Indonesian Jakarta Governor Basuki Tjahaja Purnama
(Photo : Goverment of the Province of Jakarta/Wikimedia/CC)
The incumbent Jakarta Governor Basuki 'Ahok' Purnama.

Basuki “Ahok” Purnama, the incumbent Christian and ethnic Chinese governor of Indonesia’s capital Jakarta, was found guilty of committing blasphemy by an Indonesian Court on Tuesday, May 9, raising concerns about religious freedom in the country.

During the court hearing on Tuesday, head judge Dwiarso Budi Santiarto said Purnama was “found to have legitimately and convincingly conducted a criminal act of blasphemy,” to which the five-judge panel voted unanimously.

“As part of a religious society, the defendant should be careful to not use words with negative connotations regarding the symbols of religions, including the religion of the defendant himself,” Santiarto said.

Purnama has been sentenced to two years in jail, and until his term as governor officially ends in October, Deputy Governor Djarot Saiful Hidayat will serve as the acting governor of Jakarta. Purnama’s jail sentence began on Tuesday, as he was taken to a prison in East Jakarta after the court decision was made.

Purnama’s lawyer expressed that he plans to appeal the case.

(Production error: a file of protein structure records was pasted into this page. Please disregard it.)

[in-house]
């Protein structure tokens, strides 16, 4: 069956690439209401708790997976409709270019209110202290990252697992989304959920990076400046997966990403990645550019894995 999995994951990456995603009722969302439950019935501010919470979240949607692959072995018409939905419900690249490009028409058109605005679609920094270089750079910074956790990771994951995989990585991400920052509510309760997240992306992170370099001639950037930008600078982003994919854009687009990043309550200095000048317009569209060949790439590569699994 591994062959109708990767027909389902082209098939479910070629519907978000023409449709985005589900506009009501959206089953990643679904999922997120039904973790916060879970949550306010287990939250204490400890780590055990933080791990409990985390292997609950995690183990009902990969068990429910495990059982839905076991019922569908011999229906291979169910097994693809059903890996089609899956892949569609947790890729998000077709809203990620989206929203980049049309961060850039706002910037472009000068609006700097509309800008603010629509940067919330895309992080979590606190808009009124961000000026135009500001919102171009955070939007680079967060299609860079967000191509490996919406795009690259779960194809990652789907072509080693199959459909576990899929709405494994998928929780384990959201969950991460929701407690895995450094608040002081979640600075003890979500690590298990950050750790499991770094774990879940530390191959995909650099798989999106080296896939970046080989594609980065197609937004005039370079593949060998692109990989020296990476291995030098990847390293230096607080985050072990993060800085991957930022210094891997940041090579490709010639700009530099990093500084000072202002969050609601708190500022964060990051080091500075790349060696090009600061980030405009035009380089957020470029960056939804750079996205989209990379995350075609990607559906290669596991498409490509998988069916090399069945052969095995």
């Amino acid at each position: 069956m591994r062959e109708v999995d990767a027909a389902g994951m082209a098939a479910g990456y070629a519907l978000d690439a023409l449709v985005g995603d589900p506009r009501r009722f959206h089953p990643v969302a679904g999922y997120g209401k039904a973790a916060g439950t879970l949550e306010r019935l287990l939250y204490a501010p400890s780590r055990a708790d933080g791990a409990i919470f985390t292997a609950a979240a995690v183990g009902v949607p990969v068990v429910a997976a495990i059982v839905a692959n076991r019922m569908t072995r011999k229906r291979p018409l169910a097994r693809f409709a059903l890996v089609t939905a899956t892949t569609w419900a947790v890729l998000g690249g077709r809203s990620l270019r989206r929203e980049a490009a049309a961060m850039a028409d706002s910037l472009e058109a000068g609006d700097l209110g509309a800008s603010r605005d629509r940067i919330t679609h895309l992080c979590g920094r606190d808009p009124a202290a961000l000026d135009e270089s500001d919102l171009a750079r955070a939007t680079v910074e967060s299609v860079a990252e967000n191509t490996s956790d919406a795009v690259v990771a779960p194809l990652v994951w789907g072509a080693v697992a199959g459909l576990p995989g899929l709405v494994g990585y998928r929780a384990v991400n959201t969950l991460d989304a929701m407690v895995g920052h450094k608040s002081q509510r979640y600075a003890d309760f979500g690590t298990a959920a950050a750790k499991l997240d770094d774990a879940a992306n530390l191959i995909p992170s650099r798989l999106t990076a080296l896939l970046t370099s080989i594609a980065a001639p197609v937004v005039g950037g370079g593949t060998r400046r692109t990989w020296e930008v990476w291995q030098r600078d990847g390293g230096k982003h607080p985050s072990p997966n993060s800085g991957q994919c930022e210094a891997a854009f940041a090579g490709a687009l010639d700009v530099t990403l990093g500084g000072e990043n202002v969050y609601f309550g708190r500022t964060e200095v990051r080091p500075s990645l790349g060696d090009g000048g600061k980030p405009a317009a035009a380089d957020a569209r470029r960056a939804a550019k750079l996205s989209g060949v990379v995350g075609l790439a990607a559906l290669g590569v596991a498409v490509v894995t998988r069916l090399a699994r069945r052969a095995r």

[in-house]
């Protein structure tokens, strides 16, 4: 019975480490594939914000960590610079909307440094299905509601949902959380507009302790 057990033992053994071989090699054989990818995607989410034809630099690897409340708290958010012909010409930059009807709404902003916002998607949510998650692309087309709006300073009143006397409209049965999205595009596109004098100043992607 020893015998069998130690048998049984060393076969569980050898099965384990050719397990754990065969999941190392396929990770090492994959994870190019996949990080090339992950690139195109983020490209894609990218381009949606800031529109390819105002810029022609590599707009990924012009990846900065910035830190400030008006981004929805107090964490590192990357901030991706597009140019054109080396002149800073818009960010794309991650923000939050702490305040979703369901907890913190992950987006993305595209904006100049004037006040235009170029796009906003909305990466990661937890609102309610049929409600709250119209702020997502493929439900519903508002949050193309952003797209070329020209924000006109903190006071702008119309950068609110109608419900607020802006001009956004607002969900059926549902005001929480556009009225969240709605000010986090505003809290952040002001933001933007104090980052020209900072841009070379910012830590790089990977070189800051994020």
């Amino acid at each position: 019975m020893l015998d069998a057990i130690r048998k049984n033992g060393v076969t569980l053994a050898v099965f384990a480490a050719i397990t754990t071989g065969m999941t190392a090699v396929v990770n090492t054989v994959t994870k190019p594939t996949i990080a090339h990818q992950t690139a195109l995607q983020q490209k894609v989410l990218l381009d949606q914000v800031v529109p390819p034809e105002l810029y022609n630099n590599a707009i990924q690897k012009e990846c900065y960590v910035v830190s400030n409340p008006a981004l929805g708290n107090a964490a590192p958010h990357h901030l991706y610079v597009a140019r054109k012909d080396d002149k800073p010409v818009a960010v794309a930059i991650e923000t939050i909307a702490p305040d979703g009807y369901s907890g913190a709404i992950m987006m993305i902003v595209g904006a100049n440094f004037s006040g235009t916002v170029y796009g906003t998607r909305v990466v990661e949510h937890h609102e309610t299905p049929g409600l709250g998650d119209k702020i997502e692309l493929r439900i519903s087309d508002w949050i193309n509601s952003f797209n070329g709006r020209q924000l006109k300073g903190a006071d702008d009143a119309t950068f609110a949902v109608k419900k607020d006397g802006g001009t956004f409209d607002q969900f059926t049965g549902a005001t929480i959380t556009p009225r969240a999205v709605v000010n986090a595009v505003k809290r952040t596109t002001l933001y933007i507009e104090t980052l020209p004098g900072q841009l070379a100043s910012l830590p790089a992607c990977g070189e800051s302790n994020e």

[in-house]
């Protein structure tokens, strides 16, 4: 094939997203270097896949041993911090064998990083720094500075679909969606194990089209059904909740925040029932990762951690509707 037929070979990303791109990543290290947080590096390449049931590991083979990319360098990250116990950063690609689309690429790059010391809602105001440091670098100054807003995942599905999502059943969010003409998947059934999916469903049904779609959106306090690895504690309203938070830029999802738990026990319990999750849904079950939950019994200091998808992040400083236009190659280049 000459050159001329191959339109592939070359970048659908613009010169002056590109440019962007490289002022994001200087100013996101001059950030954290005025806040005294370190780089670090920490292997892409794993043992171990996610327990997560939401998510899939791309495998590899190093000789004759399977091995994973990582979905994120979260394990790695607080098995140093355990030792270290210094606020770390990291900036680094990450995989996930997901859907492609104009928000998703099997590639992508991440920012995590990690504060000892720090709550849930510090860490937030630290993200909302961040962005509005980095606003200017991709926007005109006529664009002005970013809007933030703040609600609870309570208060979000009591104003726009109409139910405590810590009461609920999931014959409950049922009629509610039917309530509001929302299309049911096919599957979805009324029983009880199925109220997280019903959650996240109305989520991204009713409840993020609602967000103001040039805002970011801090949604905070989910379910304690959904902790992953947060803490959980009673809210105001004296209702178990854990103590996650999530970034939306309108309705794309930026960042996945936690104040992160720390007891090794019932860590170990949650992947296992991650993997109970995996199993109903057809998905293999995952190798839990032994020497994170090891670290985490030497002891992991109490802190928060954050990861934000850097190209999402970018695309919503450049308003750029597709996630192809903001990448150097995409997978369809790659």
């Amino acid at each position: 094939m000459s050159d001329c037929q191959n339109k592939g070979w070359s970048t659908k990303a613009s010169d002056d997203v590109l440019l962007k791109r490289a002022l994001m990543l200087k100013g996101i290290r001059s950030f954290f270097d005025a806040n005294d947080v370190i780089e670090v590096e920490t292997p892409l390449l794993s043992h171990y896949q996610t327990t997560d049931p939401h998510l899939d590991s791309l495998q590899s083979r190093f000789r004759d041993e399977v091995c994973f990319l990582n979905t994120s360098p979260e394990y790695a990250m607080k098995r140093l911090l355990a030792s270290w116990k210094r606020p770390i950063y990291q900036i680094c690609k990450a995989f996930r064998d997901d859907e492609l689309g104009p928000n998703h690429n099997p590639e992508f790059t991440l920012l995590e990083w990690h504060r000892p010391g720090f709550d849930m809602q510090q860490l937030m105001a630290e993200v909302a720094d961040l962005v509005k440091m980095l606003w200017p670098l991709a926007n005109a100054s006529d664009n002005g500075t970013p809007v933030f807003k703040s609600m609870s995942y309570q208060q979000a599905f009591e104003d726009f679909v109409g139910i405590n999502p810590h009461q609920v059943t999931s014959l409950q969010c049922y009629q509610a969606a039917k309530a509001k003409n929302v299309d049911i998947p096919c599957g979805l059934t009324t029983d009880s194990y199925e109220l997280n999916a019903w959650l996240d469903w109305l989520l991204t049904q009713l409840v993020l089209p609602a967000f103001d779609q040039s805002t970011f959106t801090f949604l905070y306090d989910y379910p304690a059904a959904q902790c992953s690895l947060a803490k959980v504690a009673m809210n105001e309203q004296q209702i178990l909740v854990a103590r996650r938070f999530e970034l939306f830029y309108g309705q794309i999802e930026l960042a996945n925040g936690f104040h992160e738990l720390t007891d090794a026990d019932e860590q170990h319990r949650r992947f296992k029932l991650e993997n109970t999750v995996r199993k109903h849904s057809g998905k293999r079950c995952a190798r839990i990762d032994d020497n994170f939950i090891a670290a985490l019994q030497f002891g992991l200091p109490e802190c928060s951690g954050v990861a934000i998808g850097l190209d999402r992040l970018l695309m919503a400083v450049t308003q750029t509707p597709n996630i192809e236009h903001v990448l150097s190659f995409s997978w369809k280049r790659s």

Purnama was first accused of blasphemy in November of 2016. In response to some who said that the Quran forbids Muslims from voting for non-Muslims, Purnama had said that politicians are deceiving the people, a comment which was distributed and edited via a video that soon went viral.

Hard-line conservatives said his comments were offensive and that he insulted the Quran.

Though Purnama ran for re-election, he conceded defeat last month to Anies Baswedan, the former education and culture minister. Analysts have said that the trial against Purnama had a significant effect on the election results.

Human rights activists expressed concern that the ruling is an alarming sign for religious minorities in the country.

“It’s a sad day, and it’s frightening. If the governor of Indonesia’s largest and most complex city, and who is an ally of the Indonesian president, can be brought down and humiliated this way, what will happen to normal Indonesian citizens?” Andreas Harsono, an Indonesian researcher at the Human Rights Watch, told the New York Times. Purnama is known to have close ties with Indonesia’s current president, Joko Widodo.

Benedict Rogers, the East Asia team leader for Christian Solidarity Worldwide, said that the ruling against Purnama represented “an outrageous miscarriage of Justice.”

“It also represents a further, and severe, erosion of Indonesia’s values of religious pluralism as set out in the Pancasila, the state ideology,” Rogers went on.
“Indonesia’s ability to hold itself up as an example of a moderate, tolerant, Muslim-majority democracy is further threatened and is now very questionable.”